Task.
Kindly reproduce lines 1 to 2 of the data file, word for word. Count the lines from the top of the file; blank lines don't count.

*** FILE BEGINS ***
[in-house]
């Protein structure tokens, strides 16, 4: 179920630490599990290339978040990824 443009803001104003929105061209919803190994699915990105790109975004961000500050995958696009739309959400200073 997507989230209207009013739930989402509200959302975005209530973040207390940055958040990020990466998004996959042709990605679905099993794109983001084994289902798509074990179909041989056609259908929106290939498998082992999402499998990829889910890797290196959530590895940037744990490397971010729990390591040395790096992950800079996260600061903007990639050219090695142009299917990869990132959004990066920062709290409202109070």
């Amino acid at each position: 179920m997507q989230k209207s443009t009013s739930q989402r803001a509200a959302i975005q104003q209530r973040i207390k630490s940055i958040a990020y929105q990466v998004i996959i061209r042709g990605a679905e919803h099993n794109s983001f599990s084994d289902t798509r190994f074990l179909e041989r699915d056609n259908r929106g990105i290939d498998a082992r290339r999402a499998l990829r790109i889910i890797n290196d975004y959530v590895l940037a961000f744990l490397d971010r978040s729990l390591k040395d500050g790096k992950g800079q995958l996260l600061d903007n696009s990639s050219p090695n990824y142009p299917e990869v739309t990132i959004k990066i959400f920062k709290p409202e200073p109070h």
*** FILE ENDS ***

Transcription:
[in-house]
């Protein structure tokens, strides 16, 4: 179920630490599990290339978040990824 443009803001104003929105061209919803190994699915990105790109975004961000500050995958696009739309959400200073 997507989230209207009013739930989402509200959302975005209530973040207390940055958040990020990466998004996959042709990605679905099993794109983001084994289902798509074990179909041989056609259908929106290939498998082992999402499998990829889910890797290196959530590895940037744990490397971010729990390591040395790096992950800079996260600061903007990639050219090695142009299917990869990132959004990066920062709290409202109070």